Uranium and coal prices are in the dumps. Uranium is still dealing with the shutdown of Japan's nuclear system and waiting for new plants in developing Asian nations to come online. Coal producers have seen their margins collapse as Australian production grows and U.S. utilities expand non-coal capacity.
Falling commodity prices and falling stock prices paint the uranium producer Cameco (NYSE:CCJ) and coal producers in a similar light, but under the surface, the two industries are quite different.
Coal's margin and price challenges
The EPA's decision to target 30% reduction in carbon emissions by 2030 is another headache for thermal coal producers. U.S. thermal coal's big challenge is that the Energy Information Administration expects that between 2012 and 2020 60 gigawatts, or GW, of coal capacity will be retired. That's around 19.4% of the coal generation capacity that existed in 2012. To make things worse coal's expansion of 1.5 GW only accounted for 10.9% of new and expanded generation capacity in 2013.
With the Powder River Basin and Bituminous Thermal operations accounting for 61.4% of Arch Coal's (NASDAQOTH:ACIIQ) first quarter 2014 mining revenue, it's no surprise that its operating margin has taken such a steep fall. Its operating income fell to negative $73.1 million in the quarter.
Alpha Natural Resources (NASDAQOTH:ANRZQ) is in a similar situation as its Powder River Basin and Eastern Steam operations accounted for 58.5% of its first quarter 2014 revenue. Its operating loss took a similar dive to negative $194 million. Such a high reliance on thermal operations leaves both companies heavily exposed to the structural challenges in the U.S. thermal market.
Before paying $103.3 million in expenses Peabody Energy (NYSE:BTU) managed to post a $2.9 million operating profit in its first quarter. Peabody's trailing operating margin of negative 5.96% is better than Arch Coal's and Alpha Natural Resources' margins, but clearly, Peabody is struggling.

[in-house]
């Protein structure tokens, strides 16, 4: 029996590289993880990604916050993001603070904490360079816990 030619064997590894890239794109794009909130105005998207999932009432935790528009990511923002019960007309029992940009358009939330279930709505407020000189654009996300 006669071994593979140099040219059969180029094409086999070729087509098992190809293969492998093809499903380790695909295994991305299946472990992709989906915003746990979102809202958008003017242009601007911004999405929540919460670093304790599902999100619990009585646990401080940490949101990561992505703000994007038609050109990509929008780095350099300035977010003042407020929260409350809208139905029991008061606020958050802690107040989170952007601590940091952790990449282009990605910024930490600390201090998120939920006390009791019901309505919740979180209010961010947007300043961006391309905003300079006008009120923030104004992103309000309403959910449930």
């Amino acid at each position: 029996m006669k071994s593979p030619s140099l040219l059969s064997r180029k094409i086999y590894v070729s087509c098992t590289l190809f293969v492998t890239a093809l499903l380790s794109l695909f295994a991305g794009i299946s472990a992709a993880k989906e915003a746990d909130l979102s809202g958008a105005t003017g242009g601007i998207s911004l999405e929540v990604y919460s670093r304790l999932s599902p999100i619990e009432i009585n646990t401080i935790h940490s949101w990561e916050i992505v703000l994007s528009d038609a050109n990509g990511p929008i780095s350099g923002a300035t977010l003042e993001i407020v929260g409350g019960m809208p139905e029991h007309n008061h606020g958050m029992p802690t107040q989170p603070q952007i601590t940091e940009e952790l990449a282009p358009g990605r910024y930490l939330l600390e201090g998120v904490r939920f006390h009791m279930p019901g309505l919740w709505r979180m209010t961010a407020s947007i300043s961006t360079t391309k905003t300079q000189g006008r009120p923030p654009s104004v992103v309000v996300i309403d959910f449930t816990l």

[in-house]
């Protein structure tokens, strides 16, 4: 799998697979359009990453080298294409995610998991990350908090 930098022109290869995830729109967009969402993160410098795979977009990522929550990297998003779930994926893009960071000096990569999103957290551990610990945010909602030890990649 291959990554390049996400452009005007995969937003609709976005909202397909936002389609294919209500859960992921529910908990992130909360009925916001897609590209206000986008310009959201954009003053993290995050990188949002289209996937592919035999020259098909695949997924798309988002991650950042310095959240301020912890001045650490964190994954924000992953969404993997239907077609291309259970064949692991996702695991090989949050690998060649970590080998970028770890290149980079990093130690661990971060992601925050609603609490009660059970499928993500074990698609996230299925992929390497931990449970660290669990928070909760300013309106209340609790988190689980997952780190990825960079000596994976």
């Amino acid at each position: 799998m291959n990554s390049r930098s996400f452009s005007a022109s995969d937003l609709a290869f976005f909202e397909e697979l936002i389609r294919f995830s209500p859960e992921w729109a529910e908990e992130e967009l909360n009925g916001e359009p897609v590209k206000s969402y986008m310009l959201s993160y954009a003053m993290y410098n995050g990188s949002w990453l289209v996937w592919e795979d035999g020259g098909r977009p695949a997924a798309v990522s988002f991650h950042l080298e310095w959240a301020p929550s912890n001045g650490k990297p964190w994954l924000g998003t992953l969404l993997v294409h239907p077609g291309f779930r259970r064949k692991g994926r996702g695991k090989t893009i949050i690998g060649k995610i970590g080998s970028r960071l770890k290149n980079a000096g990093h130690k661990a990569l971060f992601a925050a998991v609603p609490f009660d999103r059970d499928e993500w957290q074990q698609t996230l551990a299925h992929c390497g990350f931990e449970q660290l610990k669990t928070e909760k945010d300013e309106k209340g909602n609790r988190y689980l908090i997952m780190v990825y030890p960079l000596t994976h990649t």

According to its 2013 annual report, all of its U.S. mines produced thermal coal. Its first quarter results show that these U.S. operations accounted for 61.7% of its mining revenue.
The end result is that Peabody is heavily exposed to the challenges in the U.S. thermal market just like Arch Coal and Alpha Natural Resources, though Peabody is more geographically diversified. While increased exports would help alleviate pressure on the U.S. thermal market, expansion projects like the Gateway Pacific Terminal have run up against heavy local opposition.
The above chart shows how Cameco's operating margin is still positive. This is more than just a fluke. From the first quarter of 2013 to the first quarter of 2014 Cameco's uranium segment gross margin remained at 34%. Its average realized price, did fall 4% year over year and its costs rose 4%, but currency fluctuations compensated to maintain its gross margin.
Cameco's income from continued operations was just $3.3 million in the quarter. The upside is that uranium's medium term outlook is positive. It remains unclear when a significant portion of Japan's 48 nuclear reactors will come online, but China alone has 28 reactors under construction.
In the world, there are more than 70 rectors under construction. In the long term, coal's pain is shaping up to be uranium's gain. Energy-hungry nations like India and China see nuclear energy as a way to help decrease their dependence on carbon-intensive polluting energy sources.
Apart from the macro situation Cameco's balance sheet is in a good situation to handle the downturn. Its total debt to equity ratio of 0.25 is better than Peabody's total debt to equity ratio of 1.51, Arch Coal's ratio of 2.42 or Alpha Natural Resources' ratio of 0.84.
Watch the numbers
China is using nuclear energy to create stable base load energy that does not pollute. The Middle Kingdom's actions show that uranium's future is not as dark as some paint it. Low still prices hurt Cameco, but its debt load is more bearable than large coal miners like Peabody, Arch Coal, or Alpha Natural Resources.